AGRICULTURE teachers in Speaker Eugenio Perez National Agricultural School (SEPNAS) in San Carlos City did not just get themselves busy preparing students’ modules for their online classes but also devoted their time planting cacao seedlings with the onset of the pandemic.
A novel project called ‘Cacao Now, Chocolate Tomorrow’ was officially launched at the school on Feb. 9 by the regional director of the Department of Education, Dr. Tolentino Aquino.
Schools Division Superintendent Lourdes Servito composed a solidarity song “It’s a wow with cacao”, sung by teachers Elton Martin De Leon and Ericka Sanchez. While MAPEH (Music, Arts, Physical Education and Health) teachers also choreographed dance steps and gaily grooved to the music, during the launching program.
The host school led by Dr. Marites Cabatbat, and Dr. Lyndon Garcia, school principal and assistant principal, respectively, took the lead in preparing for the planting activity.
The land area called “SEPNAS Mini-forest” is filled with cacao seedlings.
Garcia said the concept of planting cacao originated from a former elementary teacher, Aludia Evangelista, now working in London, who was often asked by friends for chocolates as ‘pasalubong’ whenever she returned from a homecoming. Evangelista and Servito are close friends.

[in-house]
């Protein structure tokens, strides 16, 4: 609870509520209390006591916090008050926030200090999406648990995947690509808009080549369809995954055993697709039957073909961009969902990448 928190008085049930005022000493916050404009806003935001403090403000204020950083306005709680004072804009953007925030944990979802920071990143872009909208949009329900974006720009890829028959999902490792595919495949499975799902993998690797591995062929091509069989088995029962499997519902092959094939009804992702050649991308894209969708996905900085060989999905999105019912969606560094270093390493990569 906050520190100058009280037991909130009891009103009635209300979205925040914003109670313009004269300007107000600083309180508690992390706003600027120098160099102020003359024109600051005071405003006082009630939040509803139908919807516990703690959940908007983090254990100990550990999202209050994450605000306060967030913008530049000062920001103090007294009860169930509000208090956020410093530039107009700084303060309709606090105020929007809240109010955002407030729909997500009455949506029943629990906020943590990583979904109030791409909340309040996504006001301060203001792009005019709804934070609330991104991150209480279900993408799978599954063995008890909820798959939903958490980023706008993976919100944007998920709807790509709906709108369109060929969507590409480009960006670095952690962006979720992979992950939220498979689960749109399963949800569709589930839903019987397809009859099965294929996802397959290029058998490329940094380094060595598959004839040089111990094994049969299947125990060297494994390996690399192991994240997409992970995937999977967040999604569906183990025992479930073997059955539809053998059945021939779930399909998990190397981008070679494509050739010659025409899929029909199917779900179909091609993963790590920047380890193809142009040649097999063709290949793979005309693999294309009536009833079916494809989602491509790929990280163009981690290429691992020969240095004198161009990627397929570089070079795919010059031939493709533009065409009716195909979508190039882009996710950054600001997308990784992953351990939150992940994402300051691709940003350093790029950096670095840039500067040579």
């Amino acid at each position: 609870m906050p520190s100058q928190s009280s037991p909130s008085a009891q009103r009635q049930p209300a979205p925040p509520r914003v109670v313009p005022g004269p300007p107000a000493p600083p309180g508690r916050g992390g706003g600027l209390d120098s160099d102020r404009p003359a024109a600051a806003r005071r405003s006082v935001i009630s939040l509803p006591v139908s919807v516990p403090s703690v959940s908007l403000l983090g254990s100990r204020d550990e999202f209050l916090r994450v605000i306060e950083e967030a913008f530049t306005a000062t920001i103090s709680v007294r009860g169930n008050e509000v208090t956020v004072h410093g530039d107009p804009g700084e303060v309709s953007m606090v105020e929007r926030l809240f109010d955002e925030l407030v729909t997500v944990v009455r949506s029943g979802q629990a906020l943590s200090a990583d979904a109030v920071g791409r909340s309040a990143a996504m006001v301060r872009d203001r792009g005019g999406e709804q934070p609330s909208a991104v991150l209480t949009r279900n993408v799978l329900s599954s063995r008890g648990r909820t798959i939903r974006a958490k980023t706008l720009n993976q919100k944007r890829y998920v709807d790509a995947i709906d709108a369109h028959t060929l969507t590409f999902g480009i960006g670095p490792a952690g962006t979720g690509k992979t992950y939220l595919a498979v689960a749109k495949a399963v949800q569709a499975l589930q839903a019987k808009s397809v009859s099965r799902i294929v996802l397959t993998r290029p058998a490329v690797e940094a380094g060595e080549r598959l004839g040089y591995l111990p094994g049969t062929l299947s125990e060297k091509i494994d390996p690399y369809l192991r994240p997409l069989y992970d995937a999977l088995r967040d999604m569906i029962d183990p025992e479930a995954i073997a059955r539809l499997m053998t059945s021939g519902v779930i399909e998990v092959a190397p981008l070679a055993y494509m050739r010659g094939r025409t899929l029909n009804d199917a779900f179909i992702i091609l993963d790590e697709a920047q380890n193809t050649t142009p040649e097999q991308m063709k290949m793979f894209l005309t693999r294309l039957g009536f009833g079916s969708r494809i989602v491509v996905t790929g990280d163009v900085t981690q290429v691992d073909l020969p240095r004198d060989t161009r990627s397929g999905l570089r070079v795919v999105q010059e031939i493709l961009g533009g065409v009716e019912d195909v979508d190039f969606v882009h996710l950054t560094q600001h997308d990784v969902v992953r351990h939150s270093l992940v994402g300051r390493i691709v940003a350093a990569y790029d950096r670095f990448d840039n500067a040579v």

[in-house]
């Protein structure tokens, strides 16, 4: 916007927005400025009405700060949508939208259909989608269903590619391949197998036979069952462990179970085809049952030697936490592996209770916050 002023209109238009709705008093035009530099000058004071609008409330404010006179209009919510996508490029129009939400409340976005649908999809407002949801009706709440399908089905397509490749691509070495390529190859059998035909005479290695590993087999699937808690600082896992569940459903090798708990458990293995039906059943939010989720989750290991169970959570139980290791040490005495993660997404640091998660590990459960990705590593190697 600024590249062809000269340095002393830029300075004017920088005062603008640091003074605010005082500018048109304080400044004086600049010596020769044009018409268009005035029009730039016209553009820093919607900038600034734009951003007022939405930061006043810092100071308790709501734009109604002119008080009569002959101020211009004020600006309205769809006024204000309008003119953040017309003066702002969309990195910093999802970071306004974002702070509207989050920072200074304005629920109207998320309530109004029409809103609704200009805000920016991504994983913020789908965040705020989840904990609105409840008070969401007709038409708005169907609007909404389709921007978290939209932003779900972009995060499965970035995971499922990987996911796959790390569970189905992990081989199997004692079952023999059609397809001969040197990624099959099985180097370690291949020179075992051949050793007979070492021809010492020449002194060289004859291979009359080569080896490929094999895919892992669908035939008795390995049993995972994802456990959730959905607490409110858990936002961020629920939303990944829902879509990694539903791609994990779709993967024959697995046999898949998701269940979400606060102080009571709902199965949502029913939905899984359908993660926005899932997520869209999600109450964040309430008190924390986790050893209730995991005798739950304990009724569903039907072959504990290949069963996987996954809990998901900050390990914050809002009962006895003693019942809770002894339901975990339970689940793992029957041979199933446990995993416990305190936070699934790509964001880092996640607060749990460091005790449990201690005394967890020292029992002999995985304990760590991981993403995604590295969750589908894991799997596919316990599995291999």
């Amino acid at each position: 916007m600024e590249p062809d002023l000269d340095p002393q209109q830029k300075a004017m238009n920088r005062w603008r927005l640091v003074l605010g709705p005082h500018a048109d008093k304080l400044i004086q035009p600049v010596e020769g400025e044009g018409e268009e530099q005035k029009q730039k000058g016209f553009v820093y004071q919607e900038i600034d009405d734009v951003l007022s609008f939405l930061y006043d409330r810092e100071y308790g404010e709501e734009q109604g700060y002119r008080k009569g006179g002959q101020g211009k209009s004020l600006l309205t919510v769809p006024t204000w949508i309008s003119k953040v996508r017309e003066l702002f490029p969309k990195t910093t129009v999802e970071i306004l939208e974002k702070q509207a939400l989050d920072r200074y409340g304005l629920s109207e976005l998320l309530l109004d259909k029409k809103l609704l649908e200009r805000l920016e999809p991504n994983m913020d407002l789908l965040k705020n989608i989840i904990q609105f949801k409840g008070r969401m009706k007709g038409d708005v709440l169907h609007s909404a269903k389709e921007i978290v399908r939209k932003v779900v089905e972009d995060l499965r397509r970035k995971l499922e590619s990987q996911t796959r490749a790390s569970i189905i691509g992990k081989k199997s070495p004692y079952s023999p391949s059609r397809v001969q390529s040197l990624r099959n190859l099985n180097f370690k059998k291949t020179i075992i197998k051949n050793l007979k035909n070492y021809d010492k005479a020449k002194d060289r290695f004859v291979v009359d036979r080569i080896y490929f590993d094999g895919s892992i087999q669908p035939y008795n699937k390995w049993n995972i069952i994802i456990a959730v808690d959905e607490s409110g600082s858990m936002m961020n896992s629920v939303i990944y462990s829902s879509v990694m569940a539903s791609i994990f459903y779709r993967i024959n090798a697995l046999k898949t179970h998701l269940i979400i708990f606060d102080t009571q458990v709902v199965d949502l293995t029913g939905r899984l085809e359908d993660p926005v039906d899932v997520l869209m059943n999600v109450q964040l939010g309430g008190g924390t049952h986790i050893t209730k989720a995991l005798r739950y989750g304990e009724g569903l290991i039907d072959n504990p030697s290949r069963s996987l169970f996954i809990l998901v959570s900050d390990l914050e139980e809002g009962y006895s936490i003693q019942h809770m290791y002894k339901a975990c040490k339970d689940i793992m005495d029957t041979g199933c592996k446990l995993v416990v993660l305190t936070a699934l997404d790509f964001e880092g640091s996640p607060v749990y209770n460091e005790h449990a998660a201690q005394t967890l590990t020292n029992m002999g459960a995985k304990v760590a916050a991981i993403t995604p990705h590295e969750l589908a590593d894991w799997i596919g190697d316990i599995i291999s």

Evangelista realized that the cacao used in the chocolates she was buying came from the Philippines and the project officially started in the last quarter of 2020 when she donated 1,000 cacao propagules.
Garcia said about 700 seedlings have already been planted in the sprawling SEPNAS compound. About 1,000 seedlings are set to be planted in the area. Another 500 seedlings will be planted in Abanon Central School, Guelew Integrated School, Calomboyan Elementary School, Talang Central School and Agdao Integrated School.
The 500 seedlings came from the Department of Agriculture.
“Madam Servito wants San Carlos to be known also as center of cacao production,” Garcia said.
Since SEPNAS is an agricultural school, Servito encourages the 6,000 students to plant cacao in their homes.
When the cacao trees start to bear fruits, Servito wants them to be processed into tablea which the students and teachers can consume or sell. (Eva Visperas)
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